The federal government is the nation’s largest employer and its largest energy consumer. The U.S. has rejoined the Paris Agreement which aims to reduce global greenhouse gas emissions and limit global warming to below 2 degrees Celsius. President Biden wants the public sector to be an example for environmental sustainability. Due to the building and construction industries accounting for more than a third of energy and process-related carbon dioxide emissions, one of the biggest ways to reduce the nation’s carbon footprint is with real estate. Fortunately for the General Services Administration (GSA), they have a head start.
“Since 2013, GSA has successfully reduced its total inventory by 7 million rentable square feet (RSF), reducing its footprint from 378 million RSF to 371million RSF in 2020.” Stated by an agency spokesperson in an email to Federal News Network. “Over the last 15 years, GSA has made substantial progress improving our buildings’ energy efficiency and space utilization through investments in new and existing facilities, technologies, and operational best practice adoption.” Agencies must submit draft action plans to the new National Climate Task Force and the Federal Chief Sustainability Officer within the next three months. Those plans should describe steps agencies can take to make facilities more resilient to climate change impacts.
The environmental impact of federal real property, as well as government procurement power, are just some components in Biden’s wide-ranging Jan. 27 Executive Order on Tackling the Climate Crisis at Home and Abroad. The EO proposes a carbon pollution-free electricity sector by 2035, and clean and zero-emission vehicles for all government fleets, including the Postal Service. This is notable because 36% of federal energy consumption comes from more than 350,000 buildings, while about 60% comes from vehicles and equipment, according to the Energy Department’s Federal Energy Management Program (FEMP). The EO directs the White House Council on Environmental Quality and the Federal Acquisition Regulatory Council to make sure contractors pay more attention to reducing carbon emissions.
“Action plans should, among other things, describe the agency’s climate vulnerabilities and describe the agency’s plan to use the power of procurement to increase the energy and water efficiency of United States government installations, buildings and facilities and ensure they are climate-ready. Agencies shall consider the feasibility of using the purchasing power of the federal government to drive innovation and shall seek to increase the federal government’s resilience against supply chain disruptions,” the EO reads. Whatever is left after operating expenses can go to construction, repairs or major renovations of federal buildings – the kinds of projects needed to improve energy efficiency and sustainability. Because the easier fixes, such as more environmentally friendly lighting, are largely done, he said.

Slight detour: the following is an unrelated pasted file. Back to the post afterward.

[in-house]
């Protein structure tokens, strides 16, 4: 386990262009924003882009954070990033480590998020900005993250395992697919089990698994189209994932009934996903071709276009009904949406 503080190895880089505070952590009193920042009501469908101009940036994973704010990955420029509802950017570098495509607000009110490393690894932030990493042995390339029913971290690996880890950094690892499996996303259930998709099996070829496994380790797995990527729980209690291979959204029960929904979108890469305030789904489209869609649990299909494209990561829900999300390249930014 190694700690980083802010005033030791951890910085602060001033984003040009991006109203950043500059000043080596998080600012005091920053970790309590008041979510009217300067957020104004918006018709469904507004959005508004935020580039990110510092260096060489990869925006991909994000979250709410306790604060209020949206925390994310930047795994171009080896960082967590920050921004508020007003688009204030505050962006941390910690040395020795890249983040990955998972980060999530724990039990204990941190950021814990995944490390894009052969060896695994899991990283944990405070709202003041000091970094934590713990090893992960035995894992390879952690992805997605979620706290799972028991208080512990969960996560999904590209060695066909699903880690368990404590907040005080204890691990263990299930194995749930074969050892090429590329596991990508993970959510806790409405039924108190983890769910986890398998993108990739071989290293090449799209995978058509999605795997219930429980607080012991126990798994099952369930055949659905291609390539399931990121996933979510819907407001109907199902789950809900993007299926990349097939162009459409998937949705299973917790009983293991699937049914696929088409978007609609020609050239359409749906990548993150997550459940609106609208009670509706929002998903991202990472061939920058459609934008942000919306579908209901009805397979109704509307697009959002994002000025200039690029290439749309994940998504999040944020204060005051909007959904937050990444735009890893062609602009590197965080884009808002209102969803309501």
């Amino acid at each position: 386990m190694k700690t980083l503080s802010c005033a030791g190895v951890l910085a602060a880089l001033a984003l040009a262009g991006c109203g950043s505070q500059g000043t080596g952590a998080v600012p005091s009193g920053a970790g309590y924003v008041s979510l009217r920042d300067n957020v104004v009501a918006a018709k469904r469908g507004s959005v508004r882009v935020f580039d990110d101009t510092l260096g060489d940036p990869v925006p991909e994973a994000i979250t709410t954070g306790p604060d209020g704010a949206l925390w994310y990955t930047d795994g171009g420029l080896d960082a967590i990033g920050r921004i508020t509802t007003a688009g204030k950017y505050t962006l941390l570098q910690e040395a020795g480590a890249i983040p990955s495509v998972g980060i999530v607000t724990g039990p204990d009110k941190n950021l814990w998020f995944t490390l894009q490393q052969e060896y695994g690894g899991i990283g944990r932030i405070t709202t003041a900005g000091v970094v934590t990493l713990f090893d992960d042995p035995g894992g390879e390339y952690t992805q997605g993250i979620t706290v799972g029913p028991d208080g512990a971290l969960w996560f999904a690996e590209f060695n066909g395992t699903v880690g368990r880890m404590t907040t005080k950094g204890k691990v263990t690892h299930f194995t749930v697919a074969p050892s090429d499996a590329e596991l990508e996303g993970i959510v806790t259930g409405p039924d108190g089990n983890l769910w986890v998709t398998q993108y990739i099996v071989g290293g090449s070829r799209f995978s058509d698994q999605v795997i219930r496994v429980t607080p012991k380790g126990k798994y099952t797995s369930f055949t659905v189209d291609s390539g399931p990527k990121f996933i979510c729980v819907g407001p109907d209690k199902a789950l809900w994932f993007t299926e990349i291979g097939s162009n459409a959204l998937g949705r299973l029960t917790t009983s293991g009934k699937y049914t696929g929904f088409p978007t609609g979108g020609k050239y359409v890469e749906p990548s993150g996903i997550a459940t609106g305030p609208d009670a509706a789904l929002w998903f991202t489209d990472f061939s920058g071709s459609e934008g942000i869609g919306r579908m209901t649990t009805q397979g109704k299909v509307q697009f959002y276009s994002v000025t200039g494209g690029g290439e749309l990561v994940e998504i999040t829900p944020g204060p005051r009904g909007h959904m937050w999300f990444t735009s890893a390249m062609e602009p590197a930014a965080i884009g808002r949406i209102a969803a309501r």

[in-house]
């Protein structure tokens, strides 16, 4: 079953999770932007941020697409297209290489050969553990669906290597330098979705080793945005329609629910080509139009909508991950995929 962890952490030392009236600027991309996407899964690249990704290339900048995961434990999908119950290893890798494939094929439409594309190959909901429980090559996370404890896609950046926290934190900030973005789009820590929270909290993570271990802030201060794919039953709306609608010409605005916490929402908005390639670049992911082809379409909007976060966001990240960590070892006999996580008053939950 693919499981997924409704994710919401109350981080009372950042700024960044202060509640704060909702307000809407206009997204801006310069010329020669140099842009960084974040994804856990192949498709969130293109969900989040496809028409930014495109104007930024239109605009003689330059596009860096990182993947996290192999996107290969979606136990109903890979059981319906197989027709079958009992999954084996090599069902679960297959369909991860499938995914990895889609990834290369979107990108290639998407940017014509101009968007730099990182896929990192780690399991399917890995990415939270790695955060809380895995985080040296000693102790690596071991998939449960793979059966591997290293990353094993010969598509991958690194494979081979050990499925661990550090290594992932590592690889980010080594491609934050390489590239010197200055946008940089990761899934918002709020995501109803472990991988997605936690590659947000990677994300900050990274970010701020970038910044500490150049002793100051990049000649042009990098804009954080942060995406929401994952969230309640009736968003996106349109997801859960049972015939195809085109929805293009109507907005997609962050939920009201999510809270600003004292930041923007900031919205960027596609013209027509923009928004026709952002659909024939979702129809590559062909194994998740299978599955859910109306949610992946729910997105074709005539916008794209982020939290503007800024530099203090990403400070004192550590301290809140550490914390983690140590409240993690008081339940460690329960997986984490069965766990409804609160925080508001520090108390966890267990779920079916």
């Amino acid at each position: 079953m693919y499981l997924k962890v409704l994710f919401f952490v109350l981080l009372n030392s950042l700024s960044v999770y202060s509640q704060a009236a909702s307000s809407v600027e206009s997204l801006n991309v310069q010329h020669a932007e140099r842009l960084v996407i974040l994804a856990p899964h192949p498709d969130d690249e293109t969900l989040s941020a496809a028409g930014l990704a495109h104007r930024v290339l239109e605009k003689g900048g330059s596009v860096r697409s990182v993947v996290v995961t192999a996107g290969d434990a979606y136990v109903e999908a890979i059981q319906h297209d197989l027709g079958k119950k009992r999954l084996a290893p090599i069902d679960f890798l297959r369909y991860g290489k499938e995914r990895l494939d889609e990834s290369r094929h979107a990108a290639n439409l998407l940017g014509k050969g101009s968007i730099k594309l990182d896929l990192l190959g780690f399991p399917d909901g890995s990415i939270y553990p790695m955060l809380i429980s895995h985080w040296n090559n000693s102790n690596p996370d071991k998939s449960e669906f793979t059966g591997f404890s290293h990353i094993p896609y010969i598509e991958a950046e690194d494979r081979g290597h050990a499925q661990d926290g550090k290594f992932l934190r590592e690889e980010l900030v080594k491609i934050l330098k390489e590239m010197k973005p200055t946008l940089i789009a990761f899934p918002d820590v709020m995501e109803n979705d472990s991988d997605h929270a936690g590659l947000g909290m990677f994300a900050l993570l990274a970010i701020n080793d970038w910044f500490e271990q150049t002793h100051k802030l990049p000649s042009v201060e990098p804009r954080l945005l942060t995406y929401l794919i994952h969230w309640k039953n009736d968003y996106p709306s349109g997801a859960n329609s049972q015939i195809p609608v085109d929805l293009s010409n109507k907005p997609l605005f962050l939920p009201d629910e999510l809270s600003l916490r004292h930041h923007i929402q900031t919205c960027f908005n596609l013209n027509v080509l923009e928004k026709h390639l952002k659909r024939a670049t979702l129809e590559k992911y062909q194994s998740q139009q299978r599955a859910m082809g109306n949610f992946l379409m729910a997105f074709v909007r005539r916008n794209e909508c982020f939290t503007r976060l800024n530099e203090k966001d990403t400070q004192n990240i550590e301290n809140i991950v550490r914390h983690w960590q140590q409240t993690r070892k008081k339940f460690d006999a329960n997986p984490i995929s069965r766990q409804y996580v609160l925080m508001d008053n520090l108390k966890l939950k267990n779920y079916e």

GSA, in particular, has reduced its leased footprint by 10.4 million square feet since October 2014, the agency spokesperson said. During his time at PBS, Mathews said their strategy revolved around two things: Reducing total square footage and getting real estate at a better price. To do this, PBS prioritized leasing first and GSA’s overall portfolio second. “We went after leasing first, because when you lease, you have access to private capital through your lease. So, you leverage, with your annual lease payment, significant amounts of private capital to restructure your lease portfolio – the portfolio the federal government consumes in the private market,” he said. “As a result, we’re avoiding over $4 billion in lease costs that – because of the transactions we put in place when we were there, by reducing the size of that lease portfolio. Along with that smaller footprint is less energy consumption.”
Author: Patrina Philips